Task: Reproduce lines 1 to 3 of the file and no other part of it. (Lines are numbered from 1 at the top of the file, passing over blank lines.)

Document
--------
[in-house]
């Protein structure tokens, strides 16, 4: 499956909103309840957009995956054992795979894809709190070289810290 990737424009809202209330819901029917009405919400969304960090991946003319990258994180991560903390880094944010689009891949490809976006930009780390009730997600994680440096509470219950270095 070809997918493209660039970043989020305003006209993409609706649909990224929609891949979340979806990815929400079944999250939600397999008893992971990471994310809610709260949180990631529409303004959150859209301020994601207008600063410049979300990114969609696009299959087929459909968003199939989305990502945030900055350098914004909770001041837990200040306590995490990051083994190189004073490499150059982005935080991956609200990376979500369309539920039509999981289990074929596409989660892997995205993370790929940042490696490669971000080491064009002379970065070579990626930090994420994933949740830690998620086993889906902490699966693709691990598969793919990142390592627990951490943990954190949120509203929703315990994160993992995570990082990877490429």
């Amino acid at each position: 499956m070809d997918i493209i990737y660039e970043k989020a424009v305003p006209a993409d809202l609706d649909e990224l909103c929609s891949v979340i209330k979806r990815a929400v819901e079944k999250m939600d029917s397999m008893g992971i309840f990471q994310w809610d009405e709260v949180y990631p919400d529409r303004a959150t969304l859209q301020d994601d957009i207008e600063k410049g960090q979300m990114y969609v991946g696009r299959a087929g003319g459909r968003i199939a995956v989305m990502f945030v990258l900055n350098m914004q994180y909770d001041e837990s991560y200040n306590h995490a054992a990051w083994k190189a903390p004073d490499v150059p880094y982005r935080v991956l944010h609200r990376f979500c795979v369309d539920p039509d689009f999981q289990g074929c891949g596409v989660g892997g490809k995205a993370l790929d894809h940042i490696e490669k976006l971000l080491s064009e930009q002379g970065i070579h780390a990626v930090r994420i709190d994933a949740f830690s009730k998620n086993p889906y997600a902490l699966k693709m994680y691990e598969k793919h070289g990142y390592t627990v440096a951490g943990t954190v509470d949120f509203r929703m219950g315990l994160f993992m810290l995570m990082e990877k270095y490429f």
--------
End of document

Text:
[in-house]
């Protein structure tokens, strides 16, 4: 499956909103309840957009995956054992795979894809709190070289810290 990737424009809202209330819901029917009405919400969304960090991946003319990258994180991560903390880094944010689009891949490809976006930009780390009730997600994680440096509470219950270095 070809997918493209660039970043989020305003006209993409609706649909990224929609891949979340979806990815929400079944999250939600397999008893992971990471994310809610709260949180990631529409303004959150859209301020994601207008600063410049979300990114969609696009299959087929459909968003199939989305990502945030900055350098914004909770001041837990200040306590995490990051083994190189004073490499150059982005935080991956609200990376979500369309539920039509999981289990074929596409989660892997995205993370790929940042490696490669971000080491064009002379970065070579990626930090994420994933949740830690998620086993889906902490699966693709691990598969793919990142390592627990951490943990954190949120509203929703315990994160993992995570990082990877490429």
């Amino acid at each position: 499956m070809d997918i493209i990737y660039e970043k989020a424009v305003p006209a993409d809202l609706d649909e990224l909103c929609s891949v979340i209330k979806r990815a929400v819901e079944k999250m939600d029917s397999m008893g992971i309840f990471q994310w809610d009405e709260v949180y990631p919400d529409r303004a959150t969304l859209q301020d994601d957009i207008e600063k410049g960090q979300m990114y969609v991946g696009r299959a087929g003319g459909r968003i199939a995956v989305m990502f945030v990258l900055n350098m914004q994180y909770d001041e837990s991560y200040n306590h995490a054992a990051w083994k190189a903390p004073d490499v150059p880094y982005r935080v991956l944010h609200r990376f979500c795979v369309d539920p039509d689009f999981q289990g074929c891949g596409v989660g892997g490809k995205a993370l790929d894809h940042i490696e490669k976006l971000l080491s064009e930009q002379g970065i070579h780390a990626v930090r994420i709190d994933a949740f830690s009730k998620n086993p889906y997600a902490l699966k693709m994680y691990e598969k793919h070289g990142y390592t627990v440096a951490g943990t954190v509470d949120f509203r929703m219950g315990l994160f993992m810290l995570m990082e990877k270095y490429f």